When skyrmions are closely packed, the interaction between skyrmions can dominate the stability of skyrmions making the annihilation process different from that of isolated skyrmions.22,51 To verify this idea, we experimentally prepare our device using current pulse nucleation, choosing magnetic fields such that we systematically vary the skyrmion density. We then increase (or decrease) the magnetic field to find the magnetic field at which the skyrmions are annihilated, thus establishing the magnetic field range over which skyrmions persist. The evolution of spin textures follow different paths depending on the direction of the field variation. When the field increases, the skyrmions collapse and the density decreases until we are left with a field polarized magnetic state [orange arrow, Figs. 6(a) and 6(b)]. For increasing fields, the behavior is independent of the skyrmion density. On the other hand, when the field decreases, the skyrmions expand and in some cases begin to form short labyrinthine domains [blue arrow, Figs 6(a) and 6(b)]. As the chiral textures expand, however, adjacent domain walls repel each other,41,52 which preserves the roughly circular skyrmion morphology. Therefore, as the initial density of skyrmion increases, individual skyrmions face a barrier to expanding into a labyrinthine domain. As a result, while the upper bound of the field that supports skyrmions remain consistent, the lower bound of the field that preserves the morphology of skyrmions decreases with the initial skyrmion density [Fig. 6(c)]. While a similar effect has been observed in micrometer-scale skyrmions thermally nucleated by lasers,22 we demonstrate that this type of topological protection is more general, independent of skyrmion size and the material system supporting it. It is also to be noted that similar expansion of skyrmions into short labyrinthine domains has also observed for sub-10-nm size skyrmions.53 

FIG. 6.

Stability of nucleated skyrmions to the changes in the magnetic field. Skyrmions are nucleated at (a) 90 mT and (b) 140 mT and subject to changes in the field. After nucleation, images were taken sequentially as the field increases or decreases. Reinitialization is done only when the direction of the field variation changes. (c) Upper bound (red squares) and lower bound (blue circles) of the magnetic field at which skyrmionic bubbles are found as a function of initial skyrmion density.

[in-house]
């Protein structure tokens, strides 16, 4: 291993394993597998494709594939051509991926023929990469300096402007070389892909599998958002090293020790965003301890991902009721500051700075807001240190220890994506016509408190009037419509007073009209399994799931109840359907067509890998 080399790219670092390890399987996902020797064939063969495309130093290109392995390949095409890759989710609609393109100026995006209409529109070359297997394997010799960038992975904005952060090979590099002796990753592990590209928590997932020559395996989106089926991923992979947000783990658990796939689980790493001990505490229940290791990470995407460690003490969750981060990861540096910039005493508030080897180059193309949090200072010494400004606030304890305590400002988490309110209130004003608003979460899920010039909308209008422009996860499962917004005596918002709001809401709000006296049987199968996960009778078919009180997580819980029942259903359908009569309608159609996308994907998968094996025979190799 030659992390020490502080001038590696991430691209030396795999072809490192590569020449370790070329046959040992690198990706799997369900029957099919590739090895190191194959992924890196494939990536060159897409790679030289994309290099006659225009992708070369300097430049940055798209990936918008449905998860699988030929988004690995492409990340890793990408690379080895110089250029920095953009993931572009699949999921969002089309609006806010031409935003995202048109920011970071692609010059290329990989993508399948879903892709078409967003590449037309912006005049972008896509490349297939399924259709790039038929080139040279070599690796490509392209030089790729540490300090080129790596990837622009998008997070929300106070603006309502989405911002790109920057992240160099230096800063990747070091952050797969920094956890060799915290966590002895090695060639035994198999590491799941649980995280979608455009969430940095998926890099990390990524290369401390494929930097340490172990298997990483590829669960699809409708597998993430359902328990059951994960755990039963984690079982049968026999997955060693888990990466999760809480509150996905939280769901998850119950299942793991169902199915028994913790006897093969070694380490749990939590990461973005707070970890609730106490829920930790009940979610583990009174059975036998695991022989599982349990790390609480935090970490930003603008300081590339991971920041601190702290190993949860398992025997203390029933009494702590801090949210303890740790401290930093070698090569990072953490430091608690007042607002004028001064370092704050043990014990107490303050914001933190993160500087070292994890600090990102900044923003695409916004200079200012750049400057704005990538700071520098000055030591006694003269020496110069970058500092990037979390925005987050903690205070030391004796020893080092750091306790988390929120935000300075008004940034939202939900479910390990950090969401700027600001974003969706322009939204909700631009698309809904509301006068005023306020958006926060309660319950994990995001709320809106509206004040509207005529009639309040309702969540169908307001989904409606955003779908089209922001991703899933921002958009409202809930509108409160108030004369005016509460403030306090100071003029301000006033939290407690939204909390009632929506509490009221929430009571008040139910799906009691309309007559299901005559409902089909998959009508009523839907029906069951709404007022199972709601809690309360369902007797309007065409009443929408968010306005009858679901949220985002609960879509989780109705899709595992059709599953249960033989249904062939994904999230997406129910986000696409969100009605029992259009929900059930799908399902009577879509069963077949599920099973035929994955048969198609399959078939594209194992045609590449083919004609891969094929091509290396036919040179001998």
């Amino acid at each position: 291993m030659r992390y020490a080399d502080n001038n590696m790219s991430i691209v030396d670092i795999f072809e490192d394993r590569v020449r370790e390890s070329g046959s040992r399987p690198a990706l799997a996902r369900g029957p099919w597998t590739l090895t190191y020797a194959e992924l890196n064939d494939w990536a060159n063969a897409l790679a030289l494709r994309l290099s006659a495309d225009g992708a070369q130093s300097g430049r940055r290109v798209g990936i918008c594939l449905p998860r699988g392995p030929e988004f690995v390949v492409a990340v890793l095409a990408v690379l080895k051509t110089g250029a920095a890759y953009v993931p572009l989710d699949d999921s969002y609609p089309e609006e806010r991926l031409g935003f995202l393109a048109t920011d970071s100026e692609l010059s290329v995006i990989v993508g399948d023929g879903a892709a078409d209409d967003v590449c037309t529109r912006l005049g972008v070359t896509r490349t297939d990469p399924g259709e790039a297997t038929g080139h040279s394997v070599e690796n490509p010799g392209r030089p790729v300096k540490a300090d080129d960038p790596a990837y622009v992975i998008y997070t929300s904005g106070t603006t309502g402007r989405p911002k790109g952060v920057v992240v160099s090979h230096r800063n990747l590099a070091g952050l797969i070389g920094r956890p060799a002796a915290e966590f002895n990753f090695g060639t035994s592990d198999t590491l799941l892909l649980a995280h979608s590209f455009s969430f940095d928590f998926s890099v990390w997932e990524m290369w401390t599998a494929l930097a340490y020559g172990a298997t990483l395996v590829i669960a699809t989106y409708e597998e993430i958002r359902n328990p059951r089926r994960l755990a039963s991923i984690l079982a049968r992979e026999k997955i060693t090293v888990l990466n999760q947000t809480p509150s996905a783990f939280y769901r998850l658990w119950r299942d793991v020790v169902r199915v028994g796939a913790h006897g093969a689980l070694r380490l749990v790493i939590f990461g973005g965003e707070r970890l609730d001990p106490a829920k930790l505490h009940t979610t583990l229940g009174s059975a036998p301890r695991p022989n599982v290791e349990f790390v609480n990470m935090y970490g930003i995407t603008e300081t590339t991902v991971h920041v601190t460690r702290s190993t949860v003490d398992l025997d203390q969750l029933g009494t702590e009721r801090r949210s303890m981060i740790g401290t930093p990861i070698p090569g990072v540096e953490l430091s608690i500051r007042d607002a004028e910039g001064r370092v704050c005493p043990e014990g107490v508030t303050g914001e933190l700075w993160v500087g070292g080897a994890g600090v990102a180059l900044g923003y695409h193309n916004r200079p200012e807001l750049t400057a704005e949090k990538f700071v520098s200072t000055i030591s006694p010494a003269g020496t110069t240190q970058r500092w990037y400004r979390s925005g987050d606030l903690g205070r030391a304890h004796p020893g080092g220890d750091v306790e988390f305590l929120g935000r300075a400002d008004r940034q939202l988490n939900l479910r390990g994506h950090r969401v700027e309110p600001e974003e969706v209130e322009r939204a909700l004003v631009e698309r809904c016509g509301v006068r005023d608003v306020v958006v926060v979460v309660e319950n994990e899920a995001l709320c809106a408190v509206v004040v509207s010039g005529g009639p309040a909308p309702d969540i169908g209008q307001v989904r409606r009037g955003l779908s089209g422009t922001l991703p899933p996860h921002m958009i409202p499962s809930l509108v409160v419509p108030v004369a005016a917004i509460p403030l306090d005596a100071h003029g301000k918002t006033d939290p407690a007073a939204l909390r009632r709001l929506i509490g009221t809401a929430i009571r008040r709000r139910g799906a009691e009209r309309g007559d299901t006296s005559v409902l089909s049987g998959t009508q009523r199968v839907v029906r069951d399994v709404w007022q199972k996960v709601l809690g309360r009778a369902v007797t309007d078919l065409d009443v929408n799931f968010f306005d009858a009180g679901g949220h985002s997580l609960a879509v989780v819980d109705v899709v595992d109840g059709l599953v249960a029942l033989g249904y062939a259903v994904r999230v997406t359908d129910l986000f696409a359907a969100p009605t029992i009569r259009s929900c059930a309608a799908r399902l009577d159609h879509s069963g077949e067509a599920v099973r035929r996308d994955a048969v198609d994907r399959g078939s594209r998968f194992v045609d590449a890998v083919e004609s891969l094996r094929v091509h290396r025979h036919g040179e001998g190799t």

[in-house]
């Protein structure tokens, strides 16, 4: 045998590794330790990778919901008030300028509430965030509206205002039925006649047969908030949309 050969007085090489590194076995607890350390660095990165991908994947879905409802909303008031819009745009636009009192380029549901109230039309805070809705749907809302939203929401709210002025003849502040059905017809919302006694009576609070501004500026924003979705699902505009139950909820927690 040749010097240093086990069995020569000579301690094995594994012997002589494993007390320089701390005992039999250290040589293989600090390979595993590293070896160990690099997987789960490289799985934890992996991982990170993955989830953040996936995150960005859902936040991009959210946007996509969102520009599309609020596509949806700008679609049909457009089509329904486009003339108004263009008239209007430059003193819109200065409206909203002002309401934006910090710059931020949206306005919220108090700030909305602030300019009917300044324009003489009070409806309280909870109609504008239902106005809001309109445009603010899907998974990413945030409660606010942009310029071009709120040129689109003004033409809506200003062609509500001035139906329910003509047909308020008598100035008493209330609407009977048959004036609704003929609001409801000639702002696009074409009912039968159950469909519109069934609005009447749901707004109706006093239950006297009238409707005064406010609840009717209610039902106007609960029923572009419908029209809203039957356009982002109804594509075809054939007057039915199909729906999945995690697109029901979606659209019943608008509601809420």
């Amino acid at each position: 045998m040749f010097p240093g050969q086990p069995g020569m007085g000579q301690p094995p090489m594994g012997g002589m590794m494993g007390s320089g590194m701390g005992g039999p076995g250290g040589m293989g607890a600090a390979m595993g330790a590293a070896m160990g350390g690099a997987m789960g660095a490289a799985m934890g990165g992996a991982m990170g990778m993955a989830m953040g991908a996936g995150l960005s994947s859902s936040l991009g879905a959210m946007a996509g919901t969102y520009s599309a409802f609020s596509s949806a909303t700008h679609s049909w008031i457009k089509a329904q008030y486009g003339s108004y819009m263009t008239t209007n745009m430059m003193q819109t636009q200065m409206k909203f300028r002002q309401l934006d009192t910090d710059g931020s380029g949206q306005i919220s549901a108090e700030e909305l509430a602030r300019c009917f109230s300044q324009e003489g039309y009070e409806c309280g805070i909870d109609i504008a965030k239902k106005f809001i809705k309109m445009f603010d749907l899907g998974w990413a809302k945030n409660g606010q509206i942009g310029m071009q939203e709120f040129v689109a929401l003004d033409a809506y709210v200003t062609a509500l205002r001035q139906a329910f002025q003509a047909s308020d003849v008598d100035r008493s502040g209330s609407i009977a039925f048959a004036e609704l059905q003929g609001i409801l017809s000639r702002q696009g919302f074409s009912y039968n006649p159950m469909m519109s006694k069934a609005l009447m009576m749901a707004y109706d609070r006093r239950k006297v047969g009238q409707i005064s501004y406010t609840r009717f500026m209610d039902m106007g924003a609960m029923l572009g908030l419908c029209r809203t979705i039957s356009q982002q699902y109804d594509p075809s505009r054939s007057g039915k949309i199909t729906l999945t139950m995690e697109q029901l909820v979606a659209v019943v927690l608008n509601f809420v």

FIG. 6.

Stability of nucleated skyrmions to the changes in the magnetic field. Skyrmions are nucleated at (a) 90 mT and (b) 140 mT and subject to changes in the field. After nucleation, images were taken sequentially as the field increases or decreases. Reinitialization is done only when the direction of the field variation changes. (c) Upper bound (red squares) and lower bound (blue circles) of the magnetic field at which skyrmionic bubbles are found as a function of initial skyrmion density.

Close modal

In conclusion, we demonstrate a device for high-resolution, operando LTEM current pulsing experiments. We find that skyrmions can be robustly generated in samples with strong pinning sites. While the details of skyrmion nucleation and annihilation are determined by the interplay of several parameters, the density of skyrmions can be controlled with current-induced thermal pulses. Using this effect, we initialize our device with controlled skyrmion densities and verify an enhanced stability of high-density skyrmions that is persistent over a wide range of magnetic fields.

Our work on thermally assisted control of skyrmion density in films with strong pinning suggests a new possibility to engineer skyrmion density and dynamics using defects that are inherent to the device.54–56 Additionally, the development of biasing TEM sample holders with higher bandwidths will enable expanded operando experimental capabilities for understanding skyrmion behaviors such as transportation by short pulses and magnetic resonance. Although LTEM imaging for the operando studies of magnetic devices prefers magnetic materials with non-vanishing net magnetic moments for a better image contrast, there are new developing magnetic imaging techniques, such as four-dimensional Lorentz scanning TEM imaging57,58 which possesses a much higher field sensitivity and is compatible with the biasing devices. Therefore, it is possible to expand the application of these techniques to emerging skyrmion materials with small net magnetization such as ferrimagnets and synthetic antiferromagnets. We expect that the experimental framework for operando LTEM imaging presented here could offer a useful tool for the further investigation of ultra-small skyrmions that require truly nanoscale resolution to visualize magnetic texture and dynamics.59,60

See the supplementary material for the assessment of the film grown on an unpatterned SiNx membrane, plane view TEM image of the gold nanoparticles, cross-sectional TEM image of the film grown on a gold nanoparticle, and the typical current pulse shape used in the experiment. The supplementary material also includes the image processing procedure and calculation methods for magnetic parameters used in the manuscript.

A.M.P. and Z.C. contributed equally to this work.

This work is primarily supported by the DARPA TEE Program (No. D18AC00009). Any opinions, findings, and conclusions or recommendations expressed in this publication are those of the author(s) and do not necessarily reflect the views of DARPA. L.Z. acknowledges support by the Office of Naval Research (ONR) (No. N00014-15-1-2449). We acknowledge the use of shared facilities including the Cornell Center for Materials research, and NSF MRSEC (No. DMR-1719875) and the Cornell NanoScale Facility, an NNCI member supported by the NSF (No. NNCI-1542081). We thank Professor Robert A. Buhrman for helpful discussion.

The data that support the findings of this study are available from the corresponding author upon reasonable request.

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Supplementary Material